New NCAA Basketball Rule Allows Players To Return To School If Undrafted

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Slow clap to the NCAA for inching some rules toward the realities of college basketball.

The Indianapolis-based governing body for college sports announced Wednesday that its Board of Governors and Division I Board of Directors had adopted a "series of significant policy and legislative changes" as part of an effort to "fundamentally" change the NCAA's structure. That player that is not selected would have to inform their schools by 5 p.m. the following Monday after the NBA Draft takes place.

The agents can cover minimal costs, such as meals and travel expenses related to gauging interest in professional opportunities. Those select players can be represented by an agent beginning July 1 before their senior year in high school, pending the end to the one-and-done rule. Under the rule, agents representing these athletes must be certified by the NCAA.

University presidents and chancellors will also now be personally resposible for their athletics programs abiding by the NCAA's rules.

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Division I schools are now also bound to pay for tuition, fees and books for those players who left school and later returned to earn their degree, provided the player was on scholarship, fewer than 10 years have passed since leaving school and the player had been enrolled in the school for at least two years. While that appears to be the direction the league and union are headed, discussions are centered on the 2022 draft as the earliest date for that change to go into effect.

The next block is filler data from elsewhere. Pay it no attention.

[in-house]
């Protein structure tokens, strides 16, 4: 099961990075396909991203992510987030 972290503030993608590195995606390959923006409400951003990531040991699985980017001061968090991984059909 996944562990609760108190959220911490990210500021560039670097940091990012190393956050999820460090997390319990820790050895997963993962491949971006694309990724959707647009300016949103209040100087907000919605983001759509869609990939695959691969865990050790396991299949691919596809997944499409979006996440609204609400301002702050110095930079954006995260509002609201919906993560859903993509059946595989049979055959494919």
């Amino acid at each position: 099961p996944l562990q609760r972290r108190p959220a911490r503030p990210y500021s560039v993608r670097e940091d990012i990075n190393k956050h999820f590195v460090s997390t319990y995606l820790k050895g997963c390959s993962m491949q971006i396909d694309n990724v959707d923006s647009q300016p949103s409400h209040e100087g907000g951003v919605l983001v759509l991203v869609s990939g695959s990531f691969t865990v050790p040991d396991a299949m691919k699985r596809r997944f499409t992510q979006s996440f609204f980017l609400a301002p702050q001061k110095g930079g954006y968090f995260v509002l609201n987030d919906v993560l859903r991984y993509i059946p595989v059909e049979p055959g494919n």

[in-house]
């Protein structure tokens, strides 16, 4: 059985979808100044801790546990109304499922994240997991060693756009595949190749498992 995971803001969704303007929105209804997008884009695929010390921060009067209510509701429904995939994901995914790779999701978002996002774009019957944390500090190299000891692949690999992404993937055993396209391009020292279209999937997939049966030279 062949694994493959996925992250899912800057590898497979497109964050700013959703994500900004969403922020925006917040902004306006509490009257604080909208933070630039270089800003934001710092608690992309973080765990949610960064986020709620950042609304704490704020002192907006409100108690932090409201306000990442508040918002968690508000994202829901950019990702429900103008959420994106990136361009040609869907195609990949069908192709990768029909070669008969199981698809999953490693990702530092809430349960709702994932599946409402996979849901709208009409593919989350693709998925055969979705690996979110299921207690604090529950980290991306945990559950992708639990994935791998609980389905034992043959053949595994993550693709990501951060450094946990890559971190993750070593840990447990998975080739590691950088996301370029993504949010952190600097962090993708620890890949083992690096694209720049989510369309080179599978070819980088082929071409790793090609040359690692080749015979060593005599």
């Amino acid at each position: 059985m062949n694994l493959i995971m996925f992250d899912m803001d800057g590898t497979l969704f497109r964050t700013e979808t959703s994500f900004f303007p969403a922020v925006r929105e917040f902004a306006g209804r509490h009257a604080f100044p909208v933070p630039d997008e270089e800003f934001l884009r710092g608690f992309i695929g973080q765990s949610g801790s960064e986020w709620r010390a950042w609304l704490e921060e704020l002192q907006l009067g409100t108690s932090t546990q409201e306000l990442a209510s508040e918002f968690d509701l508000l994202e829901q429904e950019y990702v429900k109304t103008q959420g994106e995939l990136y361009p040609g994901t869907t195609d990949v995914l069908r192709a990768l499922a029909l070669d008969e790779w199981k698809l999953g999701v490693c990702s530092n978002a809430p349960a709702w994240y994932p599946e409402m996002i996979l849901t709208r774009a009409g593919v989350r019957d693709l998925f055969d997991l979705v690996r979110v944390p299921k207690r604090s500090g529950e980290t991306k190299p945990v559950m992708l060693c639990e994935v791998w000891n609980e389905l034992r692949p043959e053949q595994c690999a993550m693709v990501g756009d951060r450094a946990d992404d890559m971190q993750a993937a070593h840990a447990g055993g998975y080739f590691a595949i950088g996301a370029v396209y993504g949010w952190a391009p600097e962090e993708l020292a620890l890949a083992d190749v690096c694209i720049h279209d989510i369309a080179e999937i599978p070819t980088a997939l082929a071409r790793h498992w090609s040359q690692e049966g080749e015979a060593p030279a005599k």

Kids talented enough to play for the top programs - the Power 5 schools, plus the Villanovas, Gonzagas, etc. - are there to audition for the National Basketball Association.

The changes did not address several logistical issues. Dan Gavitt, the NCAA's senior vice president for basketball, said event operators will have to "meet a much higher bar in order to be able to run those events". "Those who break rules face stronger penalties, including longer postseason bans, longer head coach suspensions, increased recruiting restrictions and additional fines". "Also, schools are required to cooperate fully during NCAA investigations and take appropriate corrective action". Agents often get a bad rap as pragmatists and manipulators; they serve a necessary and appropriate role in this process.

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